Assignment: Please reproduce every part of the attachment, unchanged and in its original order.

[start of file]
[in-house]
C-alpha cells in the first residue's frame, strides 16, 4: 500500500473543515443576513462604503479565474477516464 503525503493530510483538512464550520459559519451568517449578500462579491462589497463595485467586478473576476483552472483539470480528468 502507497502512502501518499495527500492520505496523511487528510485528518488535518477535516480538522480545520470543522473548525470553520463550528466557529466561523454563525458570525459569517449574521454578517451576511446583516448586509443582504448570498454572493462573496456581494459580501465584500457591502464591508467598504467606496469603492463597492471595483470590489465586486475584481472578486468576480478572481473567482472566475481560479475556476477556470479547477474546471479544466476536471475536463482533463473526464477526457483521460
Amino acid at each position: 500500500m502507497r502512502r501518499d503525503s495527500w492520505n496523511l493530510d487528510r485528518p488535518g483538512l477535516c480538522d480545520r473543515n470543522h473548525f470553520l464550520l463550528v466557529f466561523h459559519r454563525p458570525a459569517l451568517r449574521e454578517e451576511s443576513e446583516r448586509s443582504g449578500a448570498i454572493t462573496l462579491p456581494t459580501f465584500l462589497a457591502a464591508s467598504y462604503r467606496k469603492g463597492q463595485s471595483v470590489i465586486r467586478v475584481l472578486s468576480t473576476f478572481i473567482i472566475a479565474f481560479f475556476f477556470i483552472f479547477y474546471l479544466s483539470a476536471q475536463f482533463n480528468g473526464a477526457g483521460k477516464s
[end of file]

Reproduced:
[in-house]
C-alpha cells in the first residue's frame, strides 16, 4: 500500500473543515443576513462604503479565474477516464 503525503493530510483538512464550520459559519451568517449578500462579491462589497463595485467586478473576476483552472483539470480528468 502507497502512502501518499495527500492520505496523511487528510485528518488535518477535516480538522480545520470543522473548525470553520463550528466557529466561523454563525458570525459569517449574521454578517451576511446583516448586509443582504448570498454572493462573496456581494459580501465584500457591502464591508467598504467606496469603492463597492471595483470590489465586486475584481472578486468576480478572481473567482472566475481560479475556476477556470479547477474546471479544466476536471475536463482533463473526464477526457483521460
Amino acid at each position: 500500500m502507497r502512502r501518499d503525503s495527500w492520505n496523511l493530510d487528510r485528518p488535518g483538512l477535516c480538522d480545520r473543515n470543522h473548525f470553520l464550520l463550528v466557529f466561523h459559519r454563525p458570525a459569517l451568517r449574521e454578517e451576511s443576513e446583516r448586509s443582504g449578500a448570498i454572493t462573496l462579491p456581494t459580501f465584500l462589497a457591502a464591508s467598504y462604503r467606496k469603492g463597492q463595485s471595483v470590489i465586486r467586478v475584481l472578486s468576480t473576476f478572481i473567482i472566475a479565474f481560479f475556476f477556470i483552472f479547477y474546471l479544466s483539470a476536471q475536463f482533463n480528468g473526464a477526457g483521460k477516464s